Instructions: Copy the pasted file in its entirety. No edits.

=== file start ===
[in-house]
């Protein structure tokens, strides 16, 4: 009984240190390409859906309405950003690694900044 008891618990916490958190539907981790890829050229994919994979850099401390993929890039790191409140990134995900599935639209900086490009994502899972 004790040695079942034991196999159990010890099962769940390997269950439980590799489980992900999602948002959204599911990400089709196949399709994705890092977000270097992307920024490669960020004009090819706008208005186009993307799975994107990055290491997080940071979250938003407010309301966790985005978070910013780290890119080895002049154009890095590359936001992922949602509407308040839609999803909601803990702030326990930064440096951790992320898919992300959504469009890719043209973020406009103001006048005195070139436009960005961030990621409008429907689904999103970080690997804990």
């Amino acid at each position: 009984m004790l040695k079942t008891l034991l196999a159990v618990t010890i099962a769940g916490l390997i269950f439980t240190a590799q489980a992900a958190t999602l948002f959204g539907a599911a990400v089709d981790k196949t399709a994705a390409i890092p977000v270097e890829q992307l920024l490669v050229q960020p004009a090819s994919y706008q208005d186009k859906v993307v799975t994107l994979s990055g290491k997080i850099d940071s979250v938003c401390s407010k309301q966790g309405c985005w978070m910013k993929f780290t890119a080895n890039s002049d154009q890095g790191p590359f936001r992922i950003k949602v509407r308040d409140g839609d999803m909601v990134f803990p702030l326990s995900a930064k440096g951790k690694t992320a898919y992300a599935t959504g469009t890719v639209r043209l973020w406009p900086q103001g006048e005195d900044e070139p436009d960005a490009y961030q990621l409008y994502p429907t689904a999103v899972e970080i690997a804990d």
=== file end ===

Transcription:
[in-house]
């Protein structure tokens, strides 16, 4: 009984240190390409859906309405950003690694900044 008891618990916490958190539907981790890829050229994919994979850099401390993929890039790191409140990134995900599935639209900086490009994502899972 004790040695079942034991196999159990010890099962769940390997269950439980590799489980992900999602948002959204599911990400089709196949399709994705890092977000270097992307920024490669960020004009090819706008208005186009993307799975994107990055290491997080940071979250938003407010309301966790985005978070910013780290890119080895002049154009890095590359936001992922949602509407308040839609999803909601803990702030326990930064440096951790992320898919992300959504469009890719043209973020406009103001006048005195070139436009960005961030990621409008429907689904999103970080690997804990």
């Amino acid at each position: 009984m004790l040695k079942t008891l034991l196999a159990v618990t010890i099962a769940g916490l390997i269950f439980t240190a590799q489980a992900a958190t999602l948002f959204g539907a599911a990400v089709d981790k196949t399709a994705a390409i890092p977000v270097e890829q992307l920024l490669v050229q960020p004009a090819s994919y706008q208005d186009k859906v993307v799975t994107l994979s990055g290491k997080i850099d940071s979250v938003c401390s407010k309301q966790g309405c985005w978070m910013k993929f780290t890119a080895n890039s002049d154009q890095g790191p590359f936001r992922i950003k949602v509407r308040d409140g839609d999803m909601v990134f803990p702030l326990s995900a930064k440096g951790k690694t992320a898919y992300a599935t959504g469009t890719v639209r043209l973020w406009p900086q103001g006048e005195d900044e070139p436009d960005a490009y961030q990621l409008y994502p429907t689904a999103v899972e970080i690997a804990d």